Verbal 9 6 because they provided the best snapshot of an ASD profile.
Nonverbal 10 9 Internal consistency for the SP ranges from .47 to .91.
Diagnosis
Aspergers 1 1
Mild 6 5 Procedure
Moderate 10 6
Severe 2 3 The administrative staff at the Good Hope Equestrian
Therapy
Training Center (GHETC) was responsible for adminis-
None 8 3
tering all informed consent forms. Each child in the
treatment group received a therapeutic riding session for
Occupational therapy (OT) 6 5
1 h per week over the span of 12 weeks. Two sessions had
OT/speech therapy (ST) 2 0
to be rescheduled because of poor weather conditions.
OT/ST/physical therapy (PT) 0 1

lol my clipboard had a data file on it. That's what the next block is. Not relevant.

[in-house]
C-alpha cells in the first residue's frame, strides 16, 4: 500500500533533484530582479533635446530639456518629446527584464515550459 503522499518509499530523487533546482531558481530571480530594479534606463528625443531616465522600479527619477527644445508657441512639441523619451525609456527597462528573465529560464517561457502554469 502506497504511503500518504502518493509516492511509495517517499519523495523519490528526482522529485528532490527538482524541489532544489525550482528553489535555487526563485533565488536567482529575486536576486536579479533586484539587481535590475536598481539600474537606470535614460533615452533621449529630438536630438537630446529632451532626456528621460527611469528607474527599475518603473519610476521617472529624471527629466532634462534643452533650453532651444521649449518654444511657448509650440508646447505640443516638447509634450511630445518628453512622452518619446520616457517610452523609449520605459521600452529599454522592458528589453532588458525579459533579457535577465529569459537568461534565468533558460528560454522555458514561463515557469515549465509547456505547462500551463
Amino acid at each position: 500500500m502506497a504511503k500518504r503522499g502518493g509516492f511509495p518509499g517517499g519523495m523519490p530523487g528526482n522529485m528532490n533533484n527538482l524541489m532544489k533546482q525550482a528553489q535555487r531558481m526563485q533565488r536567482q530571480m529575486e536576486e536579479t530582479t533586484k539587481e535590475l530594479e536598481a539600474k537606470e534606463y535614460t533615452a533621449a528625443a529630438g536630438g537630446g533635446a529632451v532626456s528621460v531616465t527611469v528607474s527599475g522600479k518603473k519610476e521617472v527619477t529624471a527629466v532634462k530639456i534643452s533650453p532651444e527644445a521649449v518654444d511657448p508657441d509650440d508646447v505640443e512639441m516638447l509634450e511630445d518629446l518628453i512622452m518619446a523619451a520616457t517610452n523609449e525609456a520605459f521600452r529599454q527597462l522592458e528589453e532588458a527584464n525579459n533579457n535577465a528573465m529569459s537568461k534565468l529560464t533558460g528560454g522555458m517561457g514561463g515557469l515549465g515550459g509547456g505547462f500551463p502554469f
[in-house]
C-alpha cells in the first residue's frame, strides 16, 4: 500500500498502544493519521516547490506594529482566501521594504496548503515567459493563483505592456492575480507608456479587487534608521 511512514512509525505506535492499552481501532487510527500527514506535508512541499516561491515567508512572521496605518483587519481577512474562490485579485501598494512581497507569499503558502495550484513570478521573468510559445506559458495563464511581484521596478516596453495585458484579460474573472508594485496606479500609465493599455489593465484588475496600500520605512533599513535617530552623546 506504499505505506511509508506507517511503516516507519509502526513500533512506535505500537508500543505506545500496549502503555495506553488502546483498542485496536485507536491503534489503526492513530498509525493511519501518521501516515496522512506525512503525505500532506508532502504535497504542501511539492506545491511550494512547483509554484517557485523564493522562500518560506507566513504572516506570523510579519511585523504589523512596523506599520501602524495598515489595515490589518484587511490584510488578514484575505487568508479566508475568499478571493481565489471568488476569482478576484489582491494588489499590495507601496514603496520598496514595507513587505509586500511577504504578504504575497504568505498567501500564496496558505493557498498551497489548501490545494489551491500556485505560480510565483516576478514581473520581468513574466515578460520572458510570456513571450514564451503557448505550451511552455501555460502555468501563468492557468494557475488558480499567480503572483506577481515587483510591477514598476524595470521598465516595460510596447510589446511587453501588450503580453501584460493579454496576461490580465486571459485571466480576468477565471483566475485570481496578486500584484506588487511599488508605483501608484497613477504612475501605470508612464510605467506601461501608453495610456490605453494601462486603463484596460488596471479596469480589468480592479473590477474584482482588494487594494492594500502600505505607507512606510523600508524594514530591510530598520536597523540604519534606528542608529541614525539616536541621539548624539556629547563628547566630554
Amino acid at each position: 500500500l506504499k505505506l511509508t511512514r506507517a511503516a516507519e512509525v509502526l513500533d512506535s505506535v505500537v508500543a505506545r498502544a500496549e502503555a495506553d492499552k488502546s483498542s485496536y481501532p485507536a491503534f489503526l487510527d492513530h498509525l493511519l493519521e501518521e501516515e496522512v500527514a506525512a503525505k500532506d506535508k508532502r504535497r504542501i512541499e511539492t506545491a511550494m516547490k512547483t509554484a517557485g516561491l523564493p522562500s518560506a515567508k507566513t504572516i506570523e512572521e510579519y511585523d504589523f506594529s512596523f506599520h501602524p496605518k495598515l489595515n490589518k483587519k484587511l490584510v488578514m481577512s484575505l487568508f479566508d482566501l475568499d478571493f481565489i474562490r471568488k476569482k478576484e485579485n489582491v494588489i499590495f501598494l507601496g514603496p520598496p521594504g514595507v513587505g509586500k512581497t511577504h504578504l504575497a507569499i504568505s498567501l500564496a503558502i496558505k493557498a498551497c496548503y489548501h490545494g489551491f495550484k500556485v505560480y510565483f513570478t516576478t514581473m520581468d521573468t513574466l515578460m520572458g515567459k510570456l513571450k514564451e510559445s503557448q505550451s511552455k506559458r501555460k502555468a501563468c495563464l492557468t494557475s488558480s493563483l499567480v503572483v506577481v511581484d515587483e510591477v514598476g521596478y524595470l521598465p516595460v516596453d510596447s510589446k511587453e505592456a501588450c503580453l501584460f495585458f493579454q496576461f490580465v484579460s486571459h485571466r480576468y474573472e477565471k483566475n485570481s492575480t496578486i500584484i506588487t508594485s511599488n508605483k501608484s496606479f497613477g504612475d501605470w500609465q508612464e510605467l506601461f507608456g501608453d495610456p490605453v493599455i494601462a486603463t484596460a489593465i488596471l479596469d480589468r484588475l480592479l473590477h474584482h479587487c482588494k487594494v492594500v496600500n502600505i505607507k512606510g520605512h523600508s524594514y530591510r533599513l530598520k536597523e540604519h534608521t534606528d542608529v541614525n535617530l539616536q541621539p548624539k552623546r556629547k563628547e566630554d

Although horse assignments were initially randomized,
OT/PT 2 5
some adjustments were made based on the size and weight
Speech only 1 1
of the participant.

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Therapeutic Horseback Riding Sessions Mounted Games

Mounting/Dismounting The next segment of the therapeutic riding session lasted


for approximately 20 min and focused on individualized
The trained GHETC instructors assisted the subjects in and group games while on the horse. The games were led
mounting and dismounting their program horse. These by the instructors and focused on social and communica-
processes were verbalized to participants using step-by- tion skills. Examples of games included Simon says,
step instructions. The mounting/dismounting segment of catch and throw, red light/green light, and letter games.